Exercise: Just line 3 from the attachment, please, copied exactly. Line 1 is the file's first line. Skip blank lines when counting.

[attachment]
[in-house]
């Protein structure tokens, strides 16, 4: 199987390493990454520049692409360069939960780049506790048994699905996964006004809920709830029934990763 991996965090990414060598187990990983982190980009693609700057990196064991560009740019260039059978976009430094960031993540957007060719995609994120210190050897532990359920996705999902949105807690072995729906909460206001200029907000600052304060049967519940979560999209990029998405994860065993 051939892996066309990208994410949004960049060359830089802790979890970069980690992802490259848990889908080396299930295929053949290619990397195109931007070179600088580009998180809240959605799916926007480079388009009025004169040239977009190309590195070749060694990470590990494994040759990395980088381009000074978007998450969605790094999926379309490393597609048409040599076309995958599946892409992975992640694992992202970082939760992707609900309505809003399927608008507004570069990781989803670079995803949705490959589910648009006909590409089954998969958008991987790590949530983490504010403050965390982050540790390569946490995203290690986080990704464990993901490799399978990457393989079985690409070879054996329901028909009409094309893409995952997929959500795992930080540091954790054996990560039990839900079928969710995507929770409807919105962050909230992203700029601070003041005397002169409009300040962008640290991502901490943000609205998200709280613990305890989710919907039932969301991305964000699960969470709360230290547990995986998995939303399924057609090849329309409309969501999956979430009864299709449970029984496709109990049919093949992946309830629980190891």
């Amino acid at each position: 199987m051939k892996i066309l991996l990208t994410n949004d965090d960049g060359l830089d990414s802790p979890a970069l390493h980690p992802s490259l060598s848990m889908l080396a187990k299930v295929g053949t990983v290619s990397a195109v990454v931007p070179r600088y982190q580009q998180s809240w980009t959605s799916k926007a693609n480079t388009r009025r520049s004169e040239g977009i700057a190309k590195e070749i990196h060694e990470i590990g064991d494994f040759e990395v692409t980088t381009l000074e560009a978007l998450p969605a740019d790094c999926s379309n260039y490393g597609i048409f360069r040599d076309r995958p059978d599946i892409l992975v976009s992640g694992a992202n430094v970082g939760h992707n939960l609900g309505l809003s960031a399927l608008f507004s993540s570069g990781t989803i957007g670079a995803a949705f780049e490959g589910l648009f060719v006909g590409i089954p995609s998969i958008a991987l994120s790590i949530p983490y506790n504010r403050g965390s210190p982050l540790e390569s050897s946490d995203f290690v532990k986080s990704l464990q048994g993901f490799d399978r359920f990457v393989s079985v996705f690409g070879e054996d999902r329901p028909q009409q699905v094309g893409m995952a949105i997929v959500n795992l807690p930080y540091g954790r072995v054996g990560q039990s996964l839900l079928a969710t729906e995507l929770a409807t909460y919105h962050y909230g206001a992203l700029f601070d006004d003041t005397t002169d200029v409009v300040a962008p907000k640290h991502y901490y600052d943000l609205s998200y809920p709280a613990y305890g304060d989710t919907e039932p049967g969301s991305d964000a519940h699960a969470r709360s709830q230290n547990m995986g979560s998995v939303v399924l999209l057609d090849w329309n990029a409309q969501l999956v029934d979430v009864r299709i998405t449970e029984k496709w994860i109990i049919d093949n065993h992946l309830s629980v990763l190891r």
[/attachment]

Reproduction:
């Amino acid at each position: 199987m051939k892996i066309l991996l990208t994410n949004d965090d960049g060359l830089d990414s802790p979890a970069l390493h980690p992802s490259l060598s848990m889908l080396a187990k299930v295929g053949t990983v290619s990397a195109v990454v931007p070179r600088y982190q580009q998180s809240w980009t959605s799916k926007a693609n480079t388009r009025r520049s004169e040239g977009i700057a190309k590195e070749i990196h060694e990470i590990g064991d494994f040759e990395v692409t980088t381009l000074e560009a978007l998450p969605a740019d790094c999926s379309n260039y490393g597609i048409f360069r040599d076309r995958p059978d599946i892409l992975v976009s992640g694992a992202n430094v970082g939760h992707n939960l609900g309505l809003s960031a399927l608008f507004s993540s570069g990781t989803i957007g670079a995803a949705f780049e490959g589910l648009f060719v006909g590409i089954p995609s998969i958008a991987l994120s790590i949530p983490y506790n504010r403050g965390s210190p982050l540790e390569s050897s946490d995203f290690v532990k986080s990704l464990q048994g993901f490799d399978r359920f990457v393989s079985v996705f690409g070879e054996d999902r329901p028909q009409q699905v094309g893409m995952a949105i997929v959500n795992l807690p930080y540091g954790r072995v054996g990560q039990s996964l839900l079928a969710t729906e995507l929770a409807t909460y919105h962050y909230g206001a992203l700029f601070d006004d003041t005397t002169d200029v409009v300040a962008p907000k640290h991502y901490y600052d943000l609205s998200y809920p709280a613990y305890g304060d989710t919907e039932p049967g969301s991305d964000a519940h699960a969470r709360s709830q230290n547990m995986g979560s998995v939303v399924l999209l057609d090849w329309n990029a409309q969501l999956v029934d979430v009864r299709i998405t449970e029984k496709w994860i109990i049919d093949n065993h992946l309830s629980v990763l190891r």